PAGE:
What Bravery Means

“As Cicero says, we hate gladiators if they are quick to save their lives by any means; we favor them if they show contempt for their lives.”


In explaining and illustrating today’s quote, the author of The Daily Stoic gives a couple of examples from Lyndon B. Johnson’s life, where the former president of the USA is portrayed in a less-than-flattering light. They’re stories where Johnson chose to preserve his own skin rather than follow the path of dignity and duty. I’m not an expert in this part of history, but I believe Johnson thankfully made up for it with his later acts of service to his country.

The meaning of the quote above, however, is clear — we don’t like cowardice, and acts of shameless self-preservation. We don’t like it when people take every opportunity to save themselves.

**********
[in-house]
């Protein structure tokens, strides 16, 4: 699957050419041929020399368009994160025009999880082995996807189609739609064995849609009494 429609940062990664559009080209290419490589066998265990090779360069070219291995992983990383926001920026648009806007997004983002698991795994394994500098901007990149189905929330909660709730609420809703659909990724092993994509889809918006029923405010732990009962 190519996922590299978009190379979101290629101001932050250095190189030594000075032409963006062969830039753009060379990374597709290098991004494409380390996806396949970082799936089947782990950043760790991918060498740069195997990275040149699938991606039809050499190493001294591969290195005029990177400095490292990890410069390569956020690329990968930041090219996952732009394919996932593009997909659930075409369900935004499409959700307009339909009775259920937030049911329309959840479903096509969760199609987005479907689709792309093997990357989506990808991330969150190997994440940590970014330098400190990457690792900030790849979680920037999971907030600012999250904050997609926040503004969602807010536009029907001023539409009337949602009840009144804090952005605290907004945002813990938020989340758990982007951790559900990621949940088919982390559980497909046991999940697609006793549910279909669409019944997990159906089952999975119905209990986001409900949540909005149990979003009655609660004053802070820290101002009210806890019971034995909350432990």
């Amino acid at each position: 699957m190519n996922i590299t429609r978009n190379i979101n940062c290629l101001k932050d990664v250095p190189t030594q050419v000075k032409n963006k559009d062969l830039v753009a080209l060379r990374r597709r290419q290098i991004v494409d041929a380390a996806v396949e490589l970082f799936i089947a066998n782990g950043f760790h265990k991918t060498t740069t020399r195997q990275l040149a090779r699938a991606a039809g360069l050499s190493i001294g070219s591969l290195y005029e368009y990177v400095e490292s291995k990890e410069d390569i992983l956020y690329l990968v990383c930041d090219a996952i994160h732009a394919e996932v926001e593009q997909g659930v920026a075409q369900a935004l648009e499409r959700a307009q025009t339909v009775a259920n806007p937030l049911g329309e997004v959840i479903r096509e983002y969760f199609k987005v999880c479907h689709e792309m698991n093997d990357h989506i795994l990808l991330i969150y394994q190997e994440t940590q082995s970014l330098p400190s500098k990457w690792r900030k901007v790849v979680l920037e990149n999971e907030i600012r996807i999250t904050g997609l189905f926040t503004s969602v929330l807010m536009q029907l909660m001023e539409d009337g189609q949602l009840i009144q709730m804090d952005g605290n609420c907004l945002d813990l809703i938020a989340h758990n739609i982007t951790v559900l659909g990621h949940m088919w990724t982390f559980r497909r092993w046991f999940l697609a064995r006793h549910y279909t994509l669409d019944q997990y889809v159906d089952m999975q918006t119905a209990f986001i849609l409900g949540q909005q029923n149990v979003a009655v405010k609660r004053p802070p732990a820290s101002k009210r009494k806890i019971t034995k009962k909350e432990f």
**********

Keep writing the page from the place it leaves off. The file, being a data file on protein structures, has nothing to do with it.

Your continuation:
By contrast however, we love it when people disregard their own safety to save someone else. We idolize people who put it all on the line — selflessly and without regard for personal loss or sacrifice — to do the right thing. These are the heroes that our public consciousness becomes fascinated with, and the ones who receive endless press coverage and Oprah interviews.

These are the ideals that our society holds in high esteem. This is what bravery means. Courage over cowardice. Dignified duty over sheepish self-protection. Disregard for our own lives in the service of saving others.

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